Sometimes technology gets in the way of quality. The convenience of features such as autofocus and optical image stabilization are hard to dispute, but some of the best glass in the world can be found in manual focus lenses that contain no electronics whatsoever. Such is the case with M-mount and M42-mount lenses made by Leica, Zeiss and Voigtlander.
Way back—five years ago—if you shot video, you used a video camera, and if you shot photographs, you used a still camera. Today, that distinction is all but meaningless. Almost every video camera today captures stills, and virtually every still camera now shoots video.
There’s something rather thrilling about being able to examine something up close, and it can be anything, a common object or otherwise. If it’s in print form, so much the better, because when viewing prints—especially larger prints—you don’t have to squint through a viewfinder to see it.
With all of the technological advancements in the world of autofocus—both in relation to the lenses themselves as well as camera’s AF features—manual focus lenses have also gained popularity recently for a number of reasons.
Nikon has just announced the new AF-S NIKKOR 70-200mm f/4 ED VR telephoto zoom lens for their Nikon F bayonet mount. This lens is compatible with both FX and DX formats, but provides an equivalent 105-300mm focal length when used with DX sensors.
Fujifilm has recently announced two new lenses for its retro-styled X-Pro 1 digital camera: An ultra wide-angle and a standard zoom lens. These lenses join the ranks of three other Fujifilm XF lenses, all of which have fixed focal lengths.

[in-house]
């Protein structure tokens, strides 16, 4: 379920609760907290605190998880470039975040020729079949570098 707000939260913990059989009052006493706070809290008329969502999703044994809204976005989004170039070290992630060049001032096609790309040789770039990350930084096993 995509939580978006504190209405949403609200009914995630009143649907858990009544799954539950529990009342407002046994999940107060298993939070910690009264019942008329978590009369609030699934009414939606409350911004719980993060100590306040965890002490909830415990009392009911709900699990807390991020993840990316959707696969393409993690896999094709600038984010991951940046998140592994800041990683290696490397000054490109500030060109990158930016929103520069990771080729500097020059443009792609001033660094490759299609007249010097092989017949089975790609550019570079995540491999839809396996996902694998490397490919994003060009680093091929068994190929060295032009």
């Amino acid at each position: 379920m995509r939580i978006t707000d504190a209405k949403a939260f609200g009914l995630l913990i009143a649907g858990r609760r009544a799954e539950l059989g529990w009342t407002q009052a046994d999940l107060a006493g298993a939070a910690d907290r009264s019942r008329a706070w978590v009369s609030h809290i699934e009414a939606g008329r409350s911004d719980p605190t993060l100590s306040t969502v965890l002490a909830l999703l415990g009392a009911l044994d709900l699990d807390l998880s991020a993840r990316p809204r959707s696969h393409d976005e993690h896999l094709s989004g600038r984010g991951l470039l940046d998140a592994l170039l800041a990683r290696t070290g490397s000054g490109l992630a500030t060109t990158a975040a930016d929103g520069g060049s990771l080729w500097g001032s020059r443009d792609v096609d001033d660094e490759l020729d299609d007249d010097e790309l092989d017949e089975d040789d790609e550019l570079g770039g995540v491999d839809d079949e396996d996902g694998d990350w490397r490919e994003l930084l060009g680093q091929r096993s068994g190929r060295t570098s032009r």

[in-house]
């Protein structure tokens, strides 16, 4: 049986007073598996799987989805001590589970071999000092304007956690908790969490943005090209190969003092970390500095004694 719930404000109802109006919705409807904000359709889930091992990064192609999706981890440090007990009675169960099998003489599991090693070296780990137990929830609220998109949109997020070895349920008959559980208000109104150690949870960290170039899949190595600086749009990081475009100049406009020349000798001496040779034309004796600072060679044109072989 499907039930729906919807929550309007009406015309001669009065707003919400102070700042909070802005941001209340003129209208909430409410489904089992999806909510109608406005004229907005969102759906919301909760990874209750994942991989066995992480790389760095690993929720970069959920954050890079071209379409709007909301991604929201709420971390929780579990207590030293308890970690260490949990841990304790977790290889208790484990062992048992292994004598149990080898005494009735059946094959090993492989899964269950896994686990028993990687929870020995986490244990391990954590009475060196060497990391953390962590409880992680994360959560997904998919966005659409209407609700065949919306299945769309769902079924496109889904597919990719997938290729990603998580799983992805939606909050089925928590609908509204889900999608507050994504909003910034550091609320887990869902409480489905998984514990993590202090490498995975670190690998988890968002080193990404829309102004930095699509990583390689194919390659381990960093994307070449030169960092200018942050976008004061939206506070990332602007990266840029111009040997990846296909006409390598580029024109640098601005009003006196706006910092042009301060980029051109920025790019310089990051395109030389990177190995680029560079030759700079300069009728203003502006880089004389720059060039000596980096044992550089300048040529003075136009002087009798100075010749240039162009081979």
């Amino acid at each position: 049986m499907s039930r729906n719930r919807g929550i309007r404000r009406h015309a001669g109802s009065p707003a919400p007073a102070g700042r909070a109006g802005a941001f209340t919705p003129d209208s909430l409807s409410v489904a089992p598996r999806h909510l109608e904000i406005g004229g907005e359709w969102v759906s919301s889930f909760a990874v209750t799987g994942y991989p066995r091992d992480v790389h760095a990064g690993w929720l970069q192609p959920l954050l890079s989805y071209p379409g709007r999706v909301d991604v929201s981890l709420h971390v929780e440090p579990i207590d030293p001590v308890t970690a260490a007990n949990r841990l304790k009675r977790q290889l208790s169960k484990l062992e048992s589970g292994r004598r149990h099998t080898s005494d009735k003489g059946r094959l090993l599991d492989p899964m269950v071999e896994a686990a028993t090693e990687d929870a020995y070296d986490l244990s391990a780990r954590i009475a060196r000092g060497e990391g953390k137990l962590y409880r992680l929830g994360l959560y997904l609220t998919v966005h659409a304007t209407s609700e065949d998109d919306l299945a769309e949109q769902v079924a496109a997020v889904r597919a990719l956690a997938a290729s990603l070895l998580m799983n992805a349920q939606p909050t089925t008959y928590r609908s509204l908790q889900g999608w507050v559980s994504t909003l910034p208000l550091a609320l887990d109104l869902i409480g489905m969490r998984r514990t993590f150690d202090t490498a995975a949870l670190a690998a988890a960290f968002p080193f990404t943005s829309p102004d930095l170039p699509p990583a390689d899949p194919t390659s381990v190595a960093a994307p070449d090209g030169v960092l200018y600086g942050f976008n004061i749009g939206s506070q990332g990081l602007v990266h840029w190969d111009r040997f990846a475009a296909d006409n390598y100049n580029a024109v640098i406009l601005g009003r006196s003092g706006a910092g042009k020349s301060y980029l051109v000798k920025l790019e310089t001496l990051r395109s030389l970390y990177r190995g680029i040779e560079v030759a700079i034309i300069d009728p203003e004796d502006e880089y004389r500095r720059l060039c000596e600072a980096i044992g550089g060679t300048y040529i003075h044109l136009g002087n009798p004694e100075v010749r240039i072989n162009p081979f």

Sony has announced a new telephoto zoom lens optimized to work with its A-mount APS-C-sized DSLR and SLT digital cameras. The SAL55300 telephoto zoom lens is a perfect second lens for any Alpha shooter who is ready to explore the fun, the creativity and yes, the challenges of telephoto shooting.
Nikon has just announced a new 800mm f/5.6 lens to be added to its expanding line of NIKKOR super telephoto lenses. This lens will take its place as the longest lens in Nikon’s lineup, surpassing the AF-S NIKKOR 600mm f/4G ED VR in focal length.
In the days when film was king, medium format was the camera of choice for wedding photographers because the larger negative produced a better image, and cropping a large negative didn’t really degrade anything.
Sigma has just announced a new wide angle to telephoto zoom lens which covers an ample range of focal lengths, from 18 to 250mm. This broad spectrum of angles of view is further enhanced by a minimum focusing distance of 13.8" (35 cm) across the entire zoom range.
Making pictures of the bride as she prepares for the wedding requires spontaneity while catching the decisive moment with a tactful attitude. A wedding day generates tensions on all sides—and as a neutral third party you should be an understanding, positive force for the duration.
As a working photographer, the center of the universe is your camera bag and its contents. Your cameras and lenses are the tools of your trade. As you may have noted, both are mentioned in plural because just as you wouldn’t jump out of an airplane without a backup parachute, you shouldn’t attempt to photograph an emotionally spiked, non-repeatable event armed with only one camera.
How many lenses do you really need? If you’re Henri Cartier-Bresson, one might be enough. But if you’re shooting a complex event like a wedding, you’re going to need a more generously stocked camera bag. The most important tools for any photographer are cameras and lenses. Deciding which ones are necessary requires some serious thought.
Canon’s newly announced EF 40mm f/2.8 Pancake Lens has a focal length that places it squarely in that bland category known as “Normal.” Even used with an APS-C size sensor, it lands on the outskirts of “Normal,” with a view equivalent to 64mm in full-frame format.